Introduced by Dr Sali Dening, Member, on 16 November 1999

Illustrated by slides kindly lent by the Möser-Dokumentationsstelle, Osnabrück.

Although he had not yet visited England, Justus Möser of Osnabrück in his essay Harlekin or Defence of the Grotesquely Comical (1761) defined the `unique spirit of the English' as having achieved more new perfections along winding paths than were to be found in formal gardens along their straight monotonous walks and visible bounds. Möser thought of the English spirit as resembling a landscape garden.

Justus Möser, lawyer, official, statesman and writer, lived and died in the small prince-bishopric of Osnabrück, one of the 300 states of the Holy Roman Empire of the German Nation. After the Thirty Years War, the Treaty of Westphalia (1648) gave the little state a unique constitution under which it was to be governed alternately by a Catholic bishop and by a Protestant prince of the House of Hanover.

Ernst August, Elector of Hanover, and father of George I, had become bishop of Osnabrück in 1662. A palace, and gardens with symmetrical parterres, after the manner of Versailles, was built for him. Möser knew this palace garden and also the more formal garden of Herrenhausen, Hanover.

French culture prevailed not only in garden design but also in fashion, manners and literature. French was the language use in the court and among the educated. Möser conducted much of his correspondence with the local nobility in French. The rules for poetry, particularly in drama, as outlined by Aristotle and interpreted by such writers as Boileau and Pope, were taken as the norm in Germany.

However, knowledge was spreading gradually about English authors such as William Shakespeare, to whose works such rules obviously did not apply. Yet books in English were difficult to obtain, translators with a good command of English were scarce. Information came from such French writers as Voltaire and Le Blanc who had visited England; Möser quoted frequently from their works.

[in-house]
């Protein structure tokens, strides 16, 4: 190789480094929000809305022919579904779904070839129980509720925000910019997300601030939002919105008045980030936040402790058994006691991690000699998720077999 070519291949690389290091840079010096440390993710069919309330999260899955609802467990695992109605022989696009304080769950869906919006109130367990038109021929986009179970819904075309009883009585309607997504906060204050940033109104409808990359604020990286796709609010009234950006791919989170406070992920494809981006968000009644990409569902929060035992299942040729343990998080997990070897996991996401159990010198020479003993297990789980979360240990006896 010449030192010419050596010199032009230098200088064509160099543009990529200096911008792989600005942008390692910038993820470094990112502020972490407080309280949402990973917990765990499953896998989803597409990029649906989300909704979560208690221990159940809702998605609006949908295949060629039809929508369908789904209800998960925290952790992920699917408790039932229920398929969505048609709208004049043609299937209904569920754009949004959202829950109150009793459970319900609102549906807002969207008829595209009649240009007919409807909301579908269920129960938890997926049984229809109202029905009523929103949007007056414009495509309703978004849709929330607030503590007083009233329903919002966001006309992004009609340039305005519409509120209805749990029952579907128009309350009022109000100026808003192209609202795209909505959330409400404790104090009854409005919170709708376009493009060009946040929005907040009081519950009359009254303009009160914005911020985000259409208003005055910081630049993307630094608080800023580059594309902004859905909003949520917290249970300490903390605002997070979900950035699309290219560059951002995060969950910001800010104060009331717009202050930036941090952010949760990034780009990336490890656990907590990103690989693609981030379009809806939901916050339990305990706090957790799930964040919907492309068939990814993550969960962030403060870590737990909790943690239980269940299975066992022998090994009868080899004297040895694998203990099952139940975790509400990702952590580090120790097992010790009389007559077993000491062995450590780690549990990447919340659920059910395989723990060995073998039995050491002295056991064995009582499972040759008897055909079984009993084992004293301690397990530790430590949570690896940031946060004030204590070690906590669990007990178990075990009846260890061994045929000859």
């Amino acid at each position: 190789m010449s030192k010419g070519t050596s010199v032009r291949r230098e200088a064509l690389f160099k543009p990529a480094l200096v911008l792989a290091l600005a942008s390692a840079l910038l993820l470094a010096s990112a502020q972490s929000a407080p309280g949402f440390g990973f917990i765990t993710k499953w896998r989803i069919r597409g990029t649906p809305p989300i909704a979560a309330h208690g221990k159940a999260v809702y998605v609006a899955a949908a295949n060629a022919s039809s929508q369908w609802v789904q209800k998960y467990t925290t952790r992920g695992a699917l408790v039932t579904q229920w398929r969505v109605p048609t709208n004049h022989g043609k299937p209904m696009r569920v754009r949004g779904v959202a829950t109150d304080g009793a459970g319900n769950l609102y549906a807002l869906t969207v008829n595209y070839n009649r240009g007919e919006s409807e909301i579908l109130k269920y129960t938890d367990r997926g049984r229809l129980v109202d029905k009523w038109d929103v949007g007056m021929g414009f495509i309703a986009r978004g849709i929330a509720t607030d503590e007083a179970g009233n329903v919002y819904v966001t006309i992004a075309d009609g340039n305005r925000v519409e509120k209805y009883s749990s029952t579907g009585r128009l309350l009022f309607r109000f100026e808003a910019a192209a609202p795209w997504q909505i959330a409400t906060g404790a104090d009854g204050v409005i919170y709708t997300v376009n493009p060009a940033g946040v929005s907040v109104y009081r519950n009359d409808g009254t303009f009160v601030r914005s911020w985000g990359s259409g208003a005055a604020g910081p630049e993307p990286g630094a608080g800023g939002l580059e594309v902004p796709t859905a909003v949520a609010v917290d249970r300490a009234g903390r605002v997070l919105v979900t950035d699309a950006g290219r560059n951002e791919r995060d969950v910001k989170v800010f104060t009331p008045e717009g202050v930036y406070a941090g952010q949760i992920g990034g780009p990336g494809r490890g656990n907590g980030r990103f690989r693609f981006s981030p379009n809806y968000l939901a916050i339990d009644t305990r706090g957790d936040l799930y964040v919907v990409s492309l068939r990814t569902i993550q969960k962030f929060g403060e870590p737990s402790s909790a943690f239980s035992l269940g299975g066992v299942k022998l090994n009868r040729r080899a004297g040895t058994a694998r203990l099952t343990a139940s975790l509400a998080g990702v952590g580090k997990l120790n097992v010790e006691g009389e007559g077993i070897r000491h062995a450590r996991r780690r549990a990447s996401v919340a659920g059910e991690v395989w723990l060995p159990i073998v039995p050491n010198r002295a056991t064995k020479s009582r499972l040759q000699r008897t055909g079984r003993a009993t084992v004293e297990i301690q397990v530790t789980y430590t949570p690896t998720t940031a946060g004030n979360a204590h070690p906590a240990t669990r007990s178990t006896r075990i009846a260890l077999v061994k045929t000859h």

Möser was better placed than most Germans to learn about things English. Firstly, there was the Hanoverian connection. Secondly, his relative J. M. F. Jerusalem, founder of a college in Brunswick, had around him a group of scholars who could translate from English. Thirdly, Johann Friedrich von dem Bussche-Hünnefeld, a nobleman for whom Möser carried out legal work, drew Möser's attention to the English writers.

By 1761 Möser knew the works of Shaftesbury, who preferred the `wilderness' to `princely gardens', the essays in The Tatler, The Spectator and The Guardian, where Nature is pronounced superior to formal gardens, and Pope's Moral Epistles in which he makes clear his dislike of symmetrical gardens. Möser was able to quote in English from Pope's Preface to the Works of Shakespeare. At this time he enjoyed the novels of Henry Fielding and read William Hogarth's Analysis of Beauty with his theory of the serpentine line as the standard of beauty.

During the Seven Years War (1756 -63), when Osnabrück was in the path of hostilities and suffered severely, Möser had many contacts with English officers and officials. When he came to London to negotiate on behalf of Osnabrück at the end of the War he was to discover at first hand many more aspects of the English spirit.

M. A. Dening